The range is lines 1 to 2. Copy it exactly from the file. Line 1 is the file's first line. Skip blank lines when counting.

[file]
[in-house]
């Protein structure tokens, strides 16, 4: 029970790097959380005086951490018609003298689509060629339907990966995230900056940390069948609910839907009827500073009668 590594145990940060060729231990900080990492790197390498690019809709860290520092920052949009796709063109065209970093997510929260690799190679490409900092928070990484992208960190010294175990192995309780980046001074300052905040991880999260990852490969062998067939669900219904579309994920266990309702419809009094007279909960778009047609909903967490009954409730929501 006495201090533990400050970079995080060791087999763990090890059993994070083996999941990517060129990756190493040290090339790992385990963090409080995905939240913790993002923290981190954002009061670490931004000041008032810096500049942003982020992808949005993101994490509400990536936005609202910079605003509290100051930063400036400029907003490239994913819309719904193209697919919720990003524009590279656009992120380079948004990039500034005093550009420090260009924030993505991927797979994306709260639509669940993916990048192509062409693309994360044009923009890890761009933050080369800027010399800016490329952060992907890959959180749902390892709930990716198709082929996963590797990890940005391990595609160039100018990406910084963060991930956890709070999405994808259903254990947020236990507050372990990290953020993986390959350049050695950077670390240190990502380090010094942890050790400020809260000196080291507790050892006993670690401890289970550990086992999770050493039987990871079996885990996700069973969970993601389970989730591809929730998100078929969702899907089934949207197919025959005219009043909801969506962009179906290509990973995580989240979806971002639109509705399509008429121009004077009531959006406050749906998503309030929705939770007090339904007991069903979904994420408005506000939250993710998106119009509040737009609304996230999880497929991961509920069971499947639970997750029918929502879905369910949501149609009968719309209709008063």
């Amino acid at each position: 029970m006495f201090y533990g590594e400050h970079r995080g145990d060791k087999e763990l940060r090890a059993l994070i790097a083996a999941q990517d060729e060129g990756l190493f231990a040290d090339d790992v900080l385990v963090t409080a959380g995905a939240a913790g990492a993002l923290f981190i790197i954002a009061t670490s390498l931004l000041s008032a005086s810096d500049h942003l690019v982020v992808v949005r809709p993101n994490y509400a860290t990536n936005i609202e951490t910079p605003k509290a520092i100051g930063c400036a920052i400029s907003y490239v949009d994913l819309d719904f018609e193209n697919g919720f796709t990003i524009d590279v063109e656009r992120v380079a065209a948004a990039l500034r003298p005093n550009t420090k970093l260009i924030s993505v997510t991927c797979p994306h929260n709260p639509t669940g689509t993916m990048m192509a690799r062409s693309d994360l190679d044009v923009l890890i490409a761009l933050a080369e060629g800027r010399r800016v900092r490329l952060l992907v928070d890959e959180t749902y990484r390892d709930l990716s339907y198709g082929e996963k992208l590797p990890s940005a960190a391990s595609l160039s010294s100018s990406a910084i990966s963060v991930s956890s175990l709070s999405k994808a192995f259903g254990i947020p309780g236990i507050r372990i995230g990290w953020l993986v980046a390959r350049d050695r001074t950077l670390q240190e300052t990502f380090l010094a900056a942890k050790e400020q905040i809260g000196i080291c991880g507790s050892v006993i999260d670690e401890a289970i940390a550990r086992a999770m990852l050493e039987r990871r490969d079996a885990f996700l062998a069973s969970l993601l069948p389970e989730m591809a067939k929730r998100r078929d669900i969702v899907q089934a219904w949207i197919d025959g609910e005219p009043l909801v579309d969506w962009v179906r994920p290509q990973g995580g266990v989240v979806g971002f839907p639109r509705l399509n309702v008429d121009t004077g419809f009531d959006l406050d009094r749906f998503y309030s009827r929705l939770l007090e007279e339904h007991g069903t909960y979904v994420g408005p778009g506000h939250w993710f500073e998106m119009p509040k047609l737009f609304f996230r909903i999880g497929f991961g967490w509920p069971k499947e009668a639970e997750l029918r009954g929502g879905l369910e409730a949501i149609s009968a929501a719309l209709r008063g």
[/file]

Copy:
[in-house]
């Protein structure tokens, strides 16, 4: 029970790097959380005086951490018609003298689509060629339907990966995230900056940390069948609910839907009827500073009668 590594145990940060060729231990900080990492790197390498690019809709860290520092920052949009796709063109065209970093997510929260690799190679490409900092928070990484992208960190010294175990192995309780980046001074300052905040991880999260990852490969062998067939669900219904579309994920266990309702419809009094007279909960778009047609909903967490009954409730929501 006495201090533990400050970079995080060791087999763990090890059993994070083996999941990517060129990756190493040290090339790992385990963090409080995905939240913790993002923290981190954002009061670490931004000041008032810096500049942003982020992808949005993101994490509400990536936005609202910079605003509290100051930063400036400029907003490239994913819309719904193209697919919720990003524009590279656009992120380079948004990039500034005093550009420090260009924030993505991927797979994306709260639509669940993916990048192509062409693309994360044009923009890890761009933050080369800027010399800016490329952060992907890959959180749902390892709930990716198709082929996963590797990890940005391990595609160039100018990406910084963060991930956890709070999405994808259903254990947020236990507050372990990290953020993986390959350049050695950077670390240190990502380090010094942890050790400020809260000196080291507790050892006993670690401890289970550990086992999770050493039987990871079996885990996700069973969970993601389970989730591809929730998100078929969702899907089934949207197919025959005219009043909801969506962009179906290509990973995580989240979806971002639109509705399509008429121009004077009531959006406050749906998503309030929705939770007090339904007991069903979904994420408005506000939250993710998106119009509040737009609304996230999880497929991961509920069971499947639970997750029918929502879905369910949501149609009968719309209709008063």